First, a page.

Adding the millionth stockholder does not change the responsibilities of directors, but is does make an appropriate occasion to reaffirm our belief that the trust of millions of people deserves the most meticulous care that men can give it, especially as this trust is the basis of the tremendous effectiveness of American industry which makes the strength of the country both in peace and in war.
And I believe that the public confidence is justified for I think the implications of trusteeship become clearer each year and the standards better each year.
Every business starts with public authority in the form of a charter, franchise, or maybe a license for a pushcart.
The charters are given because the State believes the company will serve the public. There is no other reason for giving it, nor is there any other reason for continuing it. It is a kind of loose contract between the state and the company by which the company earns what it can under competition or regulation and serves the public with goods and services in return.
So the trustees have two duties—to earn money for their stockholders and to serve the public. These two inevitably create a third, for neither the earnings nor the service will prosper if the employees of the enterprise are not well equipped, well paid and well led.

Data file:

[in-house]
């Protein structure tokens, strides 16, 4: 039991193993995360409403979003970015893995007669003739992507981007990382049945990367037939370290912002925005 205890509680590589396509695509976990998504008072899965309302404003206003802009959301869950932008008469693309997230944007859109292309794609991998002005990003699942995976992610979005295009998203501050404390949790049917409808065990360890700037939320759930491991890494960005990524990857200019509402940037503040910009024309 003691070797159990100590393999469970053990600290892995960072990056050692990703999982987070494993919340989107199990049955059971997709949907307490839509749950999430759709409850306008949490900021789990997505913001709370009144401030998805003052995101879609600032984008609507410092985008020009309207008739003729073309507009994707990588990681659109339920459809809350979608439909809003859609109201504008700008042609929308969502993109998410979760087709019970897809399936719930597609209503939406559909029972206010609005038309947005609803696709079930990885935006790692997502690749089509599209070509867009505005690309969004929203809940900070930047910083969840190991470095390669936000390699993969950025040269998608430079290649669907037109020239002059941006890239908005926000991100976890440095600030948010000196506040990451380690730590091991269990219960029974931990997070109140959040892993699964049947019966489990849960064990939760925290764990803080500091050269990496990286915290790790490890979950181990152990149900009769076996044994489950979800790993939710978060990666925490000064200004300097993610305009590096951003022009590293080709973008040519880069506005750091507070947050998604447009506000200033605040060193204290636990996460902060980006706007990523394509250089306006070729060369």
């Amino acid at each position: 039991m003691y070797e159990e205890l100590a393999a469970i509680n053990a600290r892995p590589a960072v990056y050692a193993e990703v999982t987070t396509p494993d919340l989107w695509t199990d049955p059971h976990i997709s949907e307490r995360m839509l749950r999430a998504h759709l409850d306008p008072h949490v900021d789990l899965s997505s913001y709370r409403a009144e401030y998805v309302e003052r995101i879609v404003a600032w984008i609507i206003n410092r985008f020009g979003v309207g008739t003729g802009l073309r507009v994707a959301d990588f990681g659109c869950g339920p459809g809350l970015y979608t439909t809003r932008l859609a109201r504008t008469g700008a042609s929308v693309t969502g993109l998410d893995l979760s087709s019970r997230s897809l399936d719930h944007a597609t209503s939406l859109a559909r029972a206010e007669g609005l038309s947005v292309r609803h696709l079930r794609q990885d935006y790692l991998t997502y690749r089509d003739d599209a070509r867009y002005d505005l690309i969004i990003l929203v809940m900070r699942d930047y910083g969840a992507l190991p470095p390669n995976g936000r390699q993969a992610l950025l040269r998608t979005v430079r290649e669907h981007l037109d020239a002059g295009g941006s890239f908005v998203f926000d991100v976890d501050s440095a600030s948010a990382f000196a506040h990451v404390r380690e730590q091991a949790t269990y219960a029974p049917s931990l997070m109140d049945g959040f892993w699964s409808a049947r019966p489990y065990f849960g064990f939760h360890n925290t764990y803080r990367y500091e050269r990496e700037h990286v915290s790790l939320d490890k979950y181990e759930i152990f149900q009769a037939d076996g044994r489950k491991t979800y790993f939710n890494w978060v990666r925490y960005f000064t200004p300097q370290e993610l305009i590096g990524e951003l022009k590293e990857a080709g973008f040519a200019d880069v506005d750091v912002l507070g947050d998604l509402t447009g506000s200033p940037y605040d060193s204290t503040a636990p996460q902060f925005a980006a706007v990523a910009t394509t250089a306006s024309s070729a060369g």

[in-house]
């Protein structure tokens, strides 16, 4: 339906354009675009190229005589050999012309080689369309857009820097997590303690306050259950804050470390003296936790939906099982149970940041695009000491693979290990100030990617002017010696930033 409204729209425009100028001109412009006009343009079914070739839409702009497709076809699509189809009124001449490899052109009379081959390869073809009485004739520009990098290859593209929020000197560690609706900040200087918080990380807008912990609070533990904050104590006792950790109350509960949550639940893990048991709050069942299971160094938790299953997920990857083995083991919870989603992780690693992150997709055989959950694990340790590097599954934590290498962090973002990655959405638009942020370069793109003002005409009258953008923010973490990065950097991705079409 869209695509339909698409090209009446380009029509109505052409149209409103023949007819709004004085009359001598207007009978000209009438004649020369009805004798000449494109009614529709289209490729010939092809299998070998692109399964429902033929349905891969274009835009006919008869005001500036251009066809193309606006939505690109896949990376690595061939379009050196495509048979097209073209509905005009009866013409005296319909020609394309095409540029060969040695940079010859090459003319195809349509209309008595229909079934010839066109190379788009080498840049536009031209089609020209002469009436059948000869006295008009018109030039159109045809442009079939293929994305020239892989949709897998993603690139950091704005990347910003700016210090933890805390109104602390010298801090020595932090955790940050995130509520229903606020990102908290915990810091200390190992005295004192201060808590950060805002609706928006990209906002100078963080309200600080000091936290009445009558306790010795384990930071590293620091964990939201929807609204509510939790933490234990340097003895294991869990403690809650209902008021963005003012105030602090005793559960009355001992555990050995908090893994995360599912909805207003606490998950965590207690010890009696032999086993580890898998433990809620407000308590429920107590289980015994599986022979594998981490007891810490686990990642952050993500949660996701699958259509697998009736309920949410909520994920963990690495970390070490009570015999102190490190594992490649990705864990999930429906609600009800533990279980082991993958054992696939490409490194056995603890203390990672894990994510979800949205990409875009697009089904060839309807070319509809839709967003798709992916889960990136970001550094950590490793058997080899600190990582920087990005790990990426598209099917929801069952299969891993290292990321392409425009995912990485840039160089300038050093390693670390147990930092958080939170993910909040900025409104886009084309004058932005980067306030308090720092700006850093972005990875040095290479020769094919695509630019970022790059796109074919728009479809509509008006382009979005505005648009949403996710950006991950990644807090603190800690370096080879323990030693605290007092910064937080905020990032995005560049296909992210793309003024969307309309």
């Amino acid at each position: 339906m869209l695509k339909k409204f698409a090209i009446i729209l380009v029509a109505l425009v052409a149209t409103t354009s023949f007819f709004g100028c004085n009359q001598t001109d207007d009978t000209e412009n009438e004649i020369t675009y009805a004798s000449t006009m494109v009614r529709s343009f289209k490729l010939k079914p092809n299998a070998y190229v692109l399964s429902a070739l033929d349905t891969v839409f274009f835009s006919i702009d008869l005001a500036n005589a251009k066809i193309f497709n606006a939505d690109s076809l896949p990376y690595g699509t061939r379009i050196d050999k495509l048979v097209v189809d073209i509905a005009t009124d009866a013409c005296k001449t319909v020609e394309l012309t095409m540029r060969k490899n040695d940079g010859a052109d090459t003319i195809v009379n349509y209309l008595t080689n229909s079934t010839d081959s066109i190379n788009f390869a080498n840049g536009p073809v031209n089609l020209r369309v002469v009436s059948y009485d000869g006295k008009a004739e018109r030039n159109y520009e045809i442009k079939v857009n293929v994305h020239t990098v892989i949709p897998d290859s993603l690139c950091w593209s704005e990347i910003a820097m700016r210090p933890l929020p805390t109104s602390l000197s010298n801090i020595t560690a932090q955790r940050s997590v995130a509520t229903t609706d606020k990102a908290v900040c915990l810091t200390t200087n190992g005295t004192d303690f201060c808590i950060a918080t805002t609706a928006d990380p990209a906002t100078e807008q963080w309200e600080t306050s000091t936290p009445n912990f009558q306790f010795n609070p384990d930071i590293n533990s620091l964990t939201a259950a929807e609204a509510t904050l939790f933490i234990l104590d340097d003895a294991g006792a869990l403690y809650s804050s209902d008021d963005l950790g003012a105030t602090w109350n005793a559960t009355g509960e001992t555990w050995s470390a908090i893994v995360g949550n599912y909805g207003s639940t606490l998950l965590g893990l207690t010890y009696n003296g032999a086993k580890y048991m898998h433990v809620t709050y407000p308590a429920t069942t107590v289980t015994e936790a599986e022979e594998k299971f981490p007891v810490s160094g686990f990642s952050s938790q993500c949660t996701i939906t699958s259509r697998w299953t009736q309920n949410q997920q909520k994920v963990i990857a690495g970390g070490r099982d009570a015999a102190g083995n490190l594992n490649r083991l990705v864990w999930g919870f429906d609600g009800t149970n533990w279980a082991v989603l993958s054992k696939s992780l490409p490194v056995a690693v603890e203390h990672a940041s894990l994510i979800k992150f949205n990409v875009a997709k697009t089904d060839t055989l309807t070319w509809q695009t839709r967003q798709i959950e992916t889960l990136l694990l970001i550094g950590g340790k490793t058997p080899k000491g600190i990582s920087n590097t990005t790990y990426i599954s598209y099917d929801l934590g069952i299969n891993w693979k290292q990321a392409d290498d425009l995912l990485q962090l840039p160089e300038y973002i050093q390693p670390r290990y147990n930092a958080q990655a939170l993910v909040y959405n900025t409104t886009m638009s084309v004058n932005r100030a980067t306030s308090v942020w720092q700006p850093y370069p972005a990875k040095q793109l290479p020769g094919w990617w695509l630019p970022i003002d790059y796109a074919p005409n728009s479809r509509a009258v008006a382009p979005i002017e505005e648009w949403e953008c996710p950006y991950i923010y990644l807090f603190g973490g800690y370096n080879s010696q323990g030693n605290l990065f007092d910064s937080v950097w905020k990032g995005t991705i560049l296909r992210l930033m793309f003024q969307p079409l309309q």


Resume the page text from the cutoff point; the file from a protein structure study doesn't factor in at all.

And none of these three can be accomplished by any hit and run method. Big business has to be run with an eye to the long view.
The research in material things and in management practice, which makes for better and cheaper products, is a long-term project.
The building of management that has good men always coming up and opportunities to encourage good men, is a long term project.
The creation of confidence in the public mind is a long-term project.
The fact that a corporation does not die at three score years and ten is essential to the success of these great enterprises. The fact that they can enlist and train good officers in endless succession is also essential.
The professional manage, starting at the bottom and rising by merit, it is a vital part of present American economy. And he is a trustee as well as the directors. His career is in the successful performance of the corporation’s responsibilities and the training of his successors. His rewards—in money, reputation and satisfaction are roughly in accordance with that success.